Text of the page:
Skip navigation

Snap Language

Getting Smarter through Language

Lesson 11. Verbs and Prepositions (Basic, A Level):
smile, stare, prefer, recover, translate, turn, waste

  Email this page

Note. This lesson has examples using the present and past tenses.

Back to the list

• smile, smile at

When people are happy or friendly, they smile.

People smile at someone or something.

Examples: smile / smile on

  • Jeremy is always very serious. He almost never smiles.
  • The child was smiling at his parents.
  • Let’s take a photo. Smile at the camera.

• stare, stare at

When you look at people or things for a long time, paying attention to them, you are staring.

In many cultures, you make people uncomfortable if you stare at them.

Examples: stare / stare at

  • Stop staring. It’s making me uncomfortable.
  • Why are you staring at me? Did I say something wrong?
  • While I was talking, he was staring at his computer screen.

• prefer, prefer to

When you like some people or things more than other people or things, you prefer them.

You prefer one person or thing to another person or thing.

Examples: prefer / prefer to

  • Which do you prefer: a small town or a big city?
  • I prefer reading a book to doing textbook exercises.
  • I prefer big cities to small towns.
  • Anna prefers oranges to apples.

• recover, recover from

When you are sick but getting better, you are recovering.

After a successful surgery, your doctor can tell you to recover at home.

You recover from being sick. You can also recover from difficult situations.

Examples: recover

  • John was in the hospital, but he is recovering at home now.
  • Ann was hurt in the accident, but she is expected to recover.
  • The economy is finally recovering.

Examples: recover from

  • John is recovering from his operation.
  • Ann was in a car accident. She won’t go to work until she recovers from her injuries.
  • It can be difficult to recover from the loss of a family member.

• translate, translate as, from, into

Pronunciation note. The verb ”translate” has different pronunciations: . It can have a stress on the second syllable or on the first syllable. “Trans” can be pronounced with an S or a Z sound (”trance" or “trans").

To translate is to change words or sentences from one language to another. For example, you can translate from English into your native language.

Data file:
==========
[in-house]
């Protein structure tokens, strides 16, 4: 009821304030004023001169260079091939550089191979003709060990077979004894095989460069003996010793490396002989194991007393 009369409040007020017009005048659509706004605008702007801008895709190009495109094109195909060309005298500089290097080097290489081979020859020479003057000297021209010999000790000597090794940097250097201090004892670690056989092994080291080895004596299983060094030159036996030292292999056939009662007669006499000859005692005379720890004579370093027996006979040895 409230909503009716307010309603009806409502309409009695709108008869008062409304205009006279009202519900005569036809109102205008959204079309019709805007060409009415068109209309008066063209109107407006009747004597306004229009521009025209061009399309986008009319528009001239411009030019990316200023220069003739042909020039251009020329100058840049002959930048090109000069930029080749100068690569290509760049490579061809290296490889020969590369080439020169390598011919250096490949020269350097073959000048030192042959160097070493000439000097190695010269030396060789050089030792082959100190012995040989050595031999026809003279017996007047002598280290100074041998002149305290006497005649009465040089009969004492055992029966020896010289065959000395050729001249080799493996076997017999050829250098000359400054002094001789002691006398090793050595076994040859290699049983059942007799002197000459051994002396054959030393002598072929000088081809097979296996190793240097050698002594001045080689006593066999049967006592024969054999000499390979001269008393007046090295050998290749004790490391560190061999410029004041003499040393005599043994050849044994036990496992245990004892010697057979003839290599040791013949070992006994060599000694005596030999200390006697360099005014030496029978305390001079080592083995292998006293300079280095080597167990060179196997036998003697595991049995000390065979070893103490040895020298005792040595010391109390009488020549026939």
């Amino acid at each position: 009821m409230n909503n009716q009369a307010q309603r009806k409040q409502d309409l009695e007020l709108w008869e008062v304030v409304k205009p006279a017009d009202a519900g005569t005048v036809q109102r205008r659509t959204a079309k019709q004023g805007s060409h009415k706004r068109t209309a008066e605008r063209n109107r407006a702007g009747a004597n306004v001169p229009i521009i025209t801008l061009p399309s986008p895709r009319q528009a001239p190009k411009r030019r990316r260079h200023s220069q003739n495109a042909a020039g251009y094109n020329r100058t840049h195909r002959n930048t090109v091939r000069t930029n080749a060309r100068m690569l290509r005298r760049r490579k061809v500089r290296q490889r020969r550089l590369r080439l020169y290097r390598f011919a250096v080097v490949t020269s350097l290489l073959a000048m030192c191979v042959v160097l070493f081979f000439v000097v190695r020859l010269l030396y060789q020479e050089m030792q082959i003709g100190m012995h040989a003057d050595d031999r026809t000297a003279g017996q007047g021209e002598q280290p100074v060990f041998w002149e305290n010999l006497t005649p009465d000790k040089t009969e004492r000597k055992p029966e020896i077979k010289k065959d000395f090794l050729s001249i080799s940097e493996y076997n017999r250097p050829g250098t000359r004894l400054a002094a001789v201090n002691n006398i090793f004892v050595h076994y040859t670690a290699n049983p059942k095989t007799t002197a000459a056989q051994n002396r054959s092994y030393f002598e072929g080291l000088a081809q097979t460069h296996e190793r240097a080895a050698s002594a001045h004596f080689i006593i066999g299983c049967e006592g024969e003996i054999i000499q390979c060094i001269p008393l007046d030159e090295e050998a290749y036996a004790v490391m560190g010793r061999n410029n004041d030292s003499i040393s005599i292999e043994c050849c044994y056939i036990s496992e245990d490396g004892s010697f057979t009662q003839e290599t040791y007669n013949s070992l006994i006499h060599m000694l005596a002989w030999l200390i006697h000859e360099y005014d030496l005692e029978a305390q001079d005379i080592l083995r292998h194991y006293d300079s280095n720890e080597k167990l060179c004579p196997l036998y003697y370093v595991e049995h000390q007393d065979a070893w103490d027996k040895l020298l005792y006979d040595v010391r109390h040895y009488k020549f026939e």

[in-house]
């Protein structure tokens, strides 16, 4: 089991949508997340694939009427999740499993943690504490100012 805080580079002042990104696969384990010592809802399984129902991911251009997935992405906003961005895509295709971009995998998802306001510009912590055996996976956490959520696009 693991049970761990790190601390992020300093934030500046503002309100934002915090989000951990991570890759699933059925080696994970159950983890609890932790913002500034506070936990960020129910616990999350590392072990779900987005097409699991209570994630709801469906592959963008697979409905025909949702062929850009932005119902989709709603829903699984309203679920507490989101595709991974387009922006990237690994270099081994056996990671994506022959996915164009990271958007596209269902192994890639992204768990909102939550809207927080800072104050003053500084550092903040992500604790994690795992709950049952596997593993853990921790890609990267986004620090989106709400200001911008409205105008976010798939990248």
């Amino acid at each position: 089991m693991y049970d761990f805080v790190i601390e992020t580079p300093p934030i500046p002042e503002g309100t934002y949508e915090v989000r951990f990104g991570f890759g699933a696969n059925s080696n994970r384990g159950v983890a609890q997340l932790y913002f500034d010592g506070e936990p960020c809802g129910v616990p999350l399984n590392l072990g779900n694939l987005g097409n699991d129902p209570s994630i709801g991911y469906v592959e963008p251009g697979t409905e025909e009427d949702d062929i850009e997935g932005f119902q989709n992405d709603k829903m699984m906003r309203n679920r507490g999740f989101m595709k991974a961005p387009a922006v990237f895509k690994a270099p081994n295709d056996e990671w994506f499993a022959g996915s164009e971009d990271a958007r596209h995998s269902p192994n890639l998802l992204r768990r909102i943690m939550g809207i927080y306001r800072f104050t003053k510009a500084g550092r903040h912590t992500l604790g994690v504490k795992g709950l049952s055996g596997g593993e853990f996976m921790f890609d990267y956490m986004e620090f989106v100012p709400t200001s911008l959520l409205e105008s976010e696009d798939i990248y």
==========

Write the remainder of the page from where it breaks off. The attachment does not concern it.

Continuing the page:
The German word “bitte” translates as “please” in English.

To translate can also mean that something has a particular result, or something results into something else (for example, a decision translates into a success).

Examples: translate / translate as

  • Some expressions are difficult to translate.
  • I don’t understand this word. Can you translate it for me?
  • The Italian ”ciao” translates as both “hello” and “goodbye.”
  • Does “bonjour” translate as “hello” in English?

Examples: translate into

  • Some expressions are difficult to translate into English.
  • I don’t understand this word. Can you translate it into English for me?
  • Unfortunately, his hard work is not translating into good results.

Examples: translate from

  • They translated that book from French.
  • His job is to translate articles from English into Greek.
  • How do you translate this from English into Indonesian?

• turn, turn into, turn to

“To turn” has many meanings. It can simply mean to move around or to make something change to a different position. For example, you can turn the pages in a book; you turn vegetables into a delicious soup.

It can also mean to change from one state or position to another. For example, water turns into ice when it is cold.

To turn to someone for help means you go to that person to ask for help.

Examples: turn into

  • The discussion was friendly at first, but it soon turned into an angry argument.
  • You can turn this couch into a bed when you have guests.
  • They are going to turn this book into a movie.

Examples: turn to (someone)

  • Children want to be independent, but they always turn to adults for help.
  • Many students turn to the internet when they are doing their homework.
  • During difficult times, it is good to be able to turn to friends for emotional support.

• waste, waste on

You waste something when you use it in a way that you lose part of it. For example, if you cannot eat all the food you get and you throw it out, you are wasting food.

You can waste time or money on something that will not give you good results. You should be using your time or money on something more productive.

Examples: waste
  • Why do you keep asking him for help? You're wasting your time.
  • I think I wasted $9.99 on this junk. It doesn’t work!
  • Turn the faucet off. You are just wasting water.

Examples: waste on

  • She regretted wasting time on a movie she did not like at all.
  • I wasted my money on these books that I’ve never read.
  • They wasted a lot of energy on an argument that no one could win.

Assess Your Learning

Practice 1. Fill in the blanks using the correct prepositions after the verbs in this lesson.

Practice 2. Complete sentences using the verbs and prepositions in this lesson.

Congratulations on completing this lesson!

Card image cap

Thanks to our supporters!

This material has been made possible by supporters like you. Learn how you can support us.

Card image cap

“What should I learn next?”

Check other lessons about prepositions after verbs or use the navigation buttons to choose another skill or another lesson in this skill.

 Thank you for Supporting Snap Language

Snap Language supporters make the creation of these materials possible.

Learn how you can support our work, get perks, and help us continue creating high-quality materials.

You can support us by simply white-listing this site.